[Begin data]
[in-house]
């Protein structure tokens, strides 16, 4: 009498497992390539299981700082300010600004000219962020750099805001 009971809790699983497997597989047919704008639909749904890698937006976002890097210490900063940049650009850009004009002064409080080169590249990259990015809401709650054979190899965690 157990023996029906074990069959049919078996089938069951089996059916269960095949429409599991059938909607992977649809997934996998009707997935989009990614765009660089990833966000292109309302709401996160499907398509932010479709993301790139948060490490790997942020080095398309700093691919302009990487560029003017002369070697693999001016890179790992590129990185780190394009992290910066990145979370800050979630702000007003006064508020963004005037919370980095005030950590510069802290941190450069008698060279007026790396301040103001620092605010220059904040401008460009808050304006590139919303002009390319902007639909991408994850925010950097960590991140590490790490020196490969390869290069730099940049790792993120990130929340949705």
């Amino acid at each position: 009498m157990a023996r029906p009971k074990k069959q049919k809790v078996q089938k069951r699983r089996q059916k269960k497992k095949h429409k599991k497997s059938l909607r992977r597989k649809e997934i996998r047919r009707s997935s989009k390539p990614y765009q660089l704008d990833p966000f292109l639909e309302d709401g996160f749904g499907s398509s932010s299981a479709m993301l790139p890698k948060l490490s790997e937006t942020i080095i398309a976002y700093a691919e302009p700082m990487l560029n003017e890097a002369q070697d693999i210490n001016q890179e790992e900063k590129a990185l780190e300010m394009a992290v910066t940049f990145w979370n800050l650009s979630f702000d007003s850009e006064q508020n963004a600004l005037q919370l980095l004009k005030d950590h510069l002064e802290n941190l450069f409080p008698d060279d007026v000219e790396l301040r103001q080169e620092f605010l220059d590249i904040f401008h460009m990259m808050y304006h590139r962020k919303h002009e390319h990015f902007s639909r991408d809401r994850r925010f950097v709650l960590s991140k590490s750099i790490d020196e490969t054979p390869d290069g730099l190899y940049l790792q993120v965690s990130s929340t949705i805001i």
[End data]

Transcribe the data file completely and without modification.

[in-house]
């Protein structure tokens, strides 16, 4: 009498497992390539299981700082300010600004000219962020750099805001 009971809790699983497997597989047919704008639909749904890698937006976002890097210490900063940049650009850009004009002064409080080169590249990259990015809401709650054979190899965690 157990023996029906074990069959049919078996089938069951089996059916269960095949429409599991059938909607992977649809997934996998009707997935989009990614765009660089990833966000292109309302709401996160499907398509932010479709993301790139948060490490790997942020080095398309700093691919302009990487560029003017002369070697693999001016890179790992590129990185780190394009992290910066990145979370800050979630702000007003006064508020963004005037919370980095005030950590510069802290941190450069008698060279007026790396301040103001620092605010220059904040401008460009808050304006590139919303002009390319902007639909991408994850925010950097960590991140590490790490020196490969390869290069730099940049790792993120990130929340949705």
């Amino acid at each position: 009498m157990a023996r029906p009971k074990k069959q049919k809790v078996q089938k069951r699983r089996q059916k269960k497992k095949h429409k599991k497997s059938l909607r992977r597989k649809e997934i996998r047919r009707s997935s989009k390539p990614y765009q660089l704008d990833p966000f292109l639909e309302d709401g996160f749904g499907s398509s932010s299981a479709m993301l790139p890698k948060l490490s790997e937006t942020i080095i398309a976002y700093a691919e302009p700082m990487l560029n003017e890097a002369q070697d693999i210490n001016q890179e790992e900063k590129a990185l780190e300010m394009a992290v910066t940049f990145w979370n800050l650009s979630f702000d007003s850009e006064q508020n963004a600004l005037q919370l980095l004009k005030d950590h510069l002064e802290n941190l450069f409080p008698d060279d007026v000219e790396l301040r103001q080169e620092f605010l220059d590249i904040f401008h460009m990259m808050y304006h590139r962020k919303h002009e390319h990015f902007s639909r991408d809401r994850r925010f950097v709650l960590s991140k590490s750099i790490d020196e490969t054979p390869d290069g730099l190899y940049l790792q993120v965690s990130s929340t949705i805001i």